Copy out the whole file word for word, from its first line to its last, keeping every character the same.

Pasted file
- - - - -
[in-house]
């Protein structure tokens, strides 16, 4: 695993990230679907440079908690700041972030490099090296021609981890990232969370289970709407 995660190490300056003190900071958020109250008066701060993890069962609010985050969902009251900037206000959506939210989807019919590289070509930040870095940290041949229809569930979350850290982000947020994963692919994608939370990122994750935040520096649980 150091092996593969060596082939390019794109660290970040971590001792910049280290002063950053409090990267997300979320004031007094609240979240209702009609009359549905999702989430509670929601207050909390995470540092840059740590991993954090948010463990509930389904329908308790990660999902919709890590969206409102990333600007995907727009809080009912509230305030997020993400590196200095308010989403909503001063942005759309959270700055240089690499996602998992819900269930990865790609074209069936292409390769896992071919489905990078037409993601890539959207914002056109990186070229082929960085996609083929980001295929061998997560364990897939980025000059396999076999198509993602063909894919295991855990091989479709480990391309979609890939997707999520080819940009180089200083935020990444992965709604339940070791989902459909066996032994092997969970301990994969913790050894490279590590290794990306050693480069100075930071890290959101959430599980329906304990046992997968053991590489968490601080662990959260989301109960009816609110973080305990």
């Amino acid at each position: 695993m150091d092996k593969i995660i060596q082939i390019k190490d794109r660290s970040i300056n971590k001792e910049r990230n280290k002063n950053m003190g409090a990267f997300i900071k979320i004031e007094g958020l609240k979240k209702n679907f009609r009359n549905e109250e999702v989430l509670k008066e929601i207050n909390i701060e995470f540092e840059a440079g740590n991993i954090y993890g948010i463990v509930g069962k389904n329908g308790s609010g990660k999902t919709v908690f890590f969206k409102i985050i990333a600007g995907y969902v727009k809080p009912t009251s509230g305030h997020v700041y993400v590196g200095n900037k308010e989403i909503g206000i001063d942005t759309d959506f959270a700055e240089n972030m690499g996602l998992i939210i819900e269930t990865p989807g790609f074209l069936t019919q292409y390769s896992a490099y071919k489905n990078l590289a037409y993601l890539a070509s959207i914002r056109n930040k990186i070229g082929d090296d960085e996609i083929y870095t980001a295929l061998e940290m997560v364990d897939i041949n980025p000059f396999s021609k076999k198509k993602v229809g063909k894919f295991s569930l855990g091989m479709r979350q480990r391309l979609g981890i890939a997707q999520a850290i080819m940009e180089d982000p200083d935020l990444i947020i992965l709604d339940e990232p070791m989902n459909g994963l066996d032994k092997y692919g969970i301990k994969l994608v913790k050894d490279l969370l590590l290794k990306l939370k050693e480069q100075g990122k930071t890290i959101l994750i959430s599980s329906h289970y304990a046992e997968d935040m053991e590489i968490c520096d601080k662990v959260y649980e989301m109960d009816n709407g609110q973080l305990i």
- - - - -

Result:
[in-house]
């Protein structure tokens, strides 16, 4: 695993990230679907440079908690700041972030490099090296021609981890990232969370289970709407 995660190490300056003190900071958020109250008066701060993890069962609010985050969902009251900037206000959506939210989807019919590289070509930040870095940290041949229809569930979350850290982000947020994963692919994608939370990122994750935040520096649980 150091092996593969060596082939390019794109660290970040971590001792910049280290002063950053409090990267997300979320004031007094609240979240209702009609009359549905999702989430509670929601207050909390995470540092840059740590991993954090948010463990509930389904329908308790990660999902919709890590969206409102990333600007995907727009809080009912509230305030997020993400590196200095308010989403909503001063942005759309959270700055240089690499996602998992819900269930990865790609074209069936292409390769896992071919489905990078037409993601890539959207914002056109990186070229082929960085996609083929980001295929061998997560364990897939980025000059396999076999198509993602063909894919295991855990091989479709480990391309979609890939997707999520080819940009180089200083935020990444992965709604339940070791989902459909066996032994092997969970301990994969913790050894490279590590290794990306050693480069100075930071890290959101959430599980329906304990046992997968053991590489968490601080662990959260989301109960009816609110973080305990």
């Amino acid at each position: 695993m150091d092996k593969i995660i060596q082939i390019k190490d794109r660290s970040i300056n971590k001792e910049r990230n280290k002063n950053m003190g409090a990267f997300i900071k979320i004031e007094g958020l609240k979240k209702n679907f009609r009359n549905e109250e999702v989430l509670k008066e929601i207050n909390i701060e995470f540092e840059a440079g740590n991993i954090y993890g948010i463990v509930g069962k389904n329908g308790s609010g990660k999902t919709v908690f890590f969206k409102i985050i990333a600007g995907y969902v727009k809080p009912t009251s509230g305030h997020v700041y993400v590196g200095n900037k308010e989403i909503g206000i001063d942005t759309d959506f959270a700055e240089n972030m690499g996602l998992i939210i819900e269930t990865p989807g790609f074209l069936t019919q292409y390769s896992a490099y071919k489905n990078l590289a037409y993601l890539a070509s959207i914002r056109n930040k990186i070229g082929d090296d960085e996609i083929y870095t980001a295929l061998e940290m997560v364990d897939i041949n980025p000059f396999s021609k076999k198509k993602v229809g063909k894919f295991s569930l855990g091989m479709r979350q480990r391309l979609g981890i890939a997707q999520a850290i080819m940009e180089d982000p200083d935020l990444i947020i992965l709604d339940e990232p070791m989902n459909g994963l066996d032994k092997y692919g969970i301990k994969l994608v913790k050894d490279l969370l590590l290794k990306l939370k050693e480069q100075g990122k930071t890290i959101l994750i959430s599980s329906h289970y304990a046992e997968d935040m053991e590489i968490c520096d601080k662990v959260y649980e989301m109960d009816n709407g609110q973080l305990i």